Don’t buy merchant groups’ latest Durbin argument
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A Durbin do over is in the works, and that’s a good thing.

Back in 2010, the Durbin amendment, which caps fees on debit-card transactions, was snuck into Dodd-Frank at the 11th hour as a giveaway to the retail sector. Fast forward to 2017 and we see two things—retailers have pocketed the profits intended and promised to consumers, and Congress has an opportunity to right bad public policy in the form of price fixing.

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With the highly anticipated Financial CHOICE Act’s expected inclusion of a full repeal of the Durbin amendment, merchant lobbying groups are once again scrambling to find a new angle to protect a measure that hasn’t worked for anyone but them.

Federal Reserve data show that Durbin price controls have eroded small banks’ interchange revenues. Per-transaction fees on signature transactions were down 4.4 percent between January 2011 and October 2015 for small issuers, while fees on PIN transactions were down 19.6 percent.

The data also show that authorization, clearing and settlement costs at community banks and other low volume institutions are 17 times higher per transaction than those for high-volume card issuers. This data likely underestimates the true cost to small issuers because it omits several cost components, including transaction monitoring, customer inquiry and resolution, and card production and delivery costs.

So where are the Durbin amendment “savings” going? Big-box retailers have already admitted that they pocketed Durbin revenues instead of passing them on to consumers as promised. George Mason University’s Todd Zywicki has detailed how Durbin price controls hurt low-income consumers by decreasing the availability of free checking accounts, increasing account fees, raising minimum balance requirements, and eliminating debit rewards. And the Federal Reserve Bank of Richmond has found interchange fees for nearly 90 percent of smaller merchants either increased or stayed the same after Durbin.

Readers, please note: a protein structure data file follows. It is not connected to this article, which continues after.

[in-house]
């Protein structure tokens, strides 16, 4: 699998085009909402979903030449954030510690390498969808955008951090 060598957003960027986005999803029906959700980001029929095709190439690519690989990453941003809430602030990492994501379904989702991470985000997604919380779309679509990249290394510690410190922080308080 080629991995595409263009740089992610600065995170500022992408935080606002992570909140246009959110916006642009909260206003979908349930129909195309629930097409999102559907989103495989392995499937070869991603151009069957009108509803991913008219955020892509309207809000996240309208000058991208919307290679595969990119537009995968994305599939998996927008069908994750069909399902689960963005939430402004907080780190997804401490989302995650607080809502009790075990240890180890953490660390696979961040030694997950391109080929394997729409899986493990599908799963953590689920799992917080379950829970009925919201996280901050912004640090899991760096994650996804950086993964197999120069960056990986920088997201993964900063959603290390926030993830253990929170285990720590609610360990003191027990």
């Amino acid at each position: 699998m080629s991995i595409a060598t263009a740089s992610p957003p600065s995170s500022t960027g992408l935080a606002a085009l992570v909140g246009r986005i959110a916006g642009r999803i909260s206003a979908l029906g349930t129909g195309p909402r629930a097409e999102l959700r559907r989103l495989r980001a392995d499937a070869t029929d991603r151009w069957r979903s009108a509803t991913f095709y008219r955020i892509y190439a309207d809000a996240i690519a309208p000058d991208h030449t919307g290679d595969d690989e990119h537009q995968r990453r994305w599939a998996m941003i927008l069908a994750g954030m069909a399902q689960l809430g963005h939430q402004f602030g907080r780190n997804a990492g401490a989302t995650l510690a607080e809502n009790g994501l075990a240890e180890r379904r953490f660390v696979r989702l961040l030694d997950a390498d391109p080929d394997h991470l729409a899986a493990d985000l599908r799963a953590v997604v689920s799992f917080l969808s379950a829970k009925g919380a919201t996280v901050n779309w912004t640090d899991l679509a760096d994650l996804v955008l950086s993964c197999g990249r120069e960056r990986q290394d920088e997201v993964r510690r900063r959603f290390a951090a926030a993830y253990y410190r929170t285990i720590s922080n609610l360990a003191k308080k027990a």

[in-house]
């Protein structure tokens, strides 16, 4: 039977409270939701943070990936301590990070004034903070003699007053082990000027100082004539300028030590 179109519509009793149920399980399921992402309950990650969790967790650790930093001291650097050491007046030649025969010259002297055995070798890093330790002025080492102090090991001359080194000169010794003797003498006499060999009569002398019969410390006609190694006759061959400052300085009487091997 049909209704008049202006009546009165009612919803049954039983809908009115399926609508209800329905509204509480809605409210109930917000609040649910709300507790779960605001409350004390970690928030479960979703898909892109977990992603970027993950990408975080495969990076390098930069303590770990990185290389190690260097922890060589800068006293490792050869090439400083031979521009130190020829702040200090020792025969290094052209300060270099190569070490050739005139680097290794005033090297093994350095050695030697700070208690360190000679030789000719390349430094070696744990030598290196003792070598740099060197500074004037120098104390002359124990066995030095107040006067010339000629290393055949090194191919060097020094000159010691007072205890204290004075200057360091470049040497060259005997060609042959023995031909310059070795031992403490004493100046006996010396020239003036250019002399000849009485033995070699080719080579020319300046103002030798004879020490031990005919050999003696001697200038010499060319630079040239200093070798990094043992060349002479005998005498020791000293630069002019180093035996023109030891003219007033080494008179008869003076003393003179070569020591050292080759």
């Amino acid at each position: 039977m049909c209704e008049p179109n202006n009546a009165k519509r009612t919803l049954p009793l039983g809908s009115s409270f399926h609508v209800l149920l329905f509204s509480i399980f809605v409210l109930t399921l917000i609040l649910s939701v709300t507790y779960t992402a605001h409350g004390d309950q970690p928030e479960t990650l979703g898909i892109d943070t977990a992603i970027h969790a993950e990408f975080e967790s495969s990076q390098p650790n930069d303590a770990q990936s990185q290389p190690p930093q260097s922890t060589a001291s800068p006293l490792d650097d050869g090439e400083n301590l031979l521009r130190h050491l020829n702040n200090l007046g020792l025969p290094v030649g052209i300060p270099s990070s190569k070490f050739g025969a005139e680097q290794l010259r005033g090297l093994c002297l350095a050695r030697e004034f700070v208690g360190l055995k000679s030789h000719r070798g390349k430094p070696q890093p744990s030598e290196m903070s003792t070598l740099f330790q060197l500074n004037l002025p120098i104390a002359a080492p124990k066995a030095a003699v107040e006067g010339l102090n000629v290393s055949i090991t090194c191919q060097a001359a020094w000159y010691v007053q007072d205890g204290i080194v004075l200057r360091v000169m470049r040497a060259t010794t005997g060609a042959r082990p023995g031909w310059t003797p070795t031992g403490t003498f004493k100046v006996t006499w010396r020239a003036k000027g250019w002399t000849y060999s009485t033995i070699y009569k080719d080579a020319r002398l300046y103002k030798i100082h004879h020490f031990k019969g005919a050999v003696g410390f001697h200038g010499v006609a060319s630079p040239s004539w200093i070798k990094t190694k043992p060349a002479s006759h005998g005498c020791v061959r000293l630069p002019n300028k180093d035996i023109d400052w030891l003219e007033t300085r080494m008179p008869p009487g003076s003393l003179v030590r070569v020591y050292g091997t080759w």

Faced with these facts, Durbin supporters still argue the price controls are popular with merchants and consumers. While it’s not surprising that the big box merchants who pocket billions of dollars in new revenues each year should support the government’s intervention into the payments marketplace, consumers are suffering a loss of freedom and choice at the register.

In fact, Durbin allows big-box merchants to nudge customers toward using PINs at the checkout counter, instead of a signature. This “steering” means retailers get to bypass the network agreements that allow them to use electronic payment technologies. In other words, merchants can enjoy the benefits of the payments system—without having to pay for it, and while exerting control over their customers’ financial options.

Meanwhile, the requirement that issuers add two unaffiliated networks for debit cards is harming community banks as well. Since the Durbin provisions have gone into effect, merchants now can select between the two unaffiliated networks on the card, putting the merchant in charge of selecting which network the transaction is routed on. This assures that community banks under $10 billion in assets—who are exempt to the Durbin price-fixing provisions, but not these routing provisions—will face a gradual, yet persistent, decline in their debit card revenue because that choice now resides with the merchant. This requirement is also heaping substantial and recurring operational costs on Main Street financial institutions.

Merchants argue the exclusivity provision gives choice to community bankers, but we could choose which networks the transaction was routed on—one for signature, one for PIN— before the Durbin amendment. Now, multiple networks compete for the merchants’ business, not ours, and we merely support the options that merchants can select.

Furthermore, why do merchant groups think retailers are in a better position to make network routing choices than community banks? This is particularly interesting since financial institutions cover the majority of losses due to fraud. Doesn’t that fact meanwe’re the ones with the most incentive to ensure the security and efficiency of a network?

Before Durbin, community banks got to decide the best fit for themselves and their customers. Today—to boost big box retailers’ bottom lines—government regulators force community banks to undertake significant costs to add a second option that might not serve them well.

Here is what lawmakers considering the Financial CHOICE Act should know: any way you slice it, the Durbin amendment was bad for community banks and consumers.

We stood against the Durbin amendment in 2010 and we continue to oppose it today because bad policy is bad policy. With the advent of the 115th Congress, lawmakers have an opportunity to do something about it. For the sake of community banks and the customers and communities they serve, we ask the new Congress to repeal the Durbin amendment once and for all.  

Camden R. Fine is president and CEO of the Independent Community Bankers of America.


The views expressed by authors are their own and not the views of The Hill.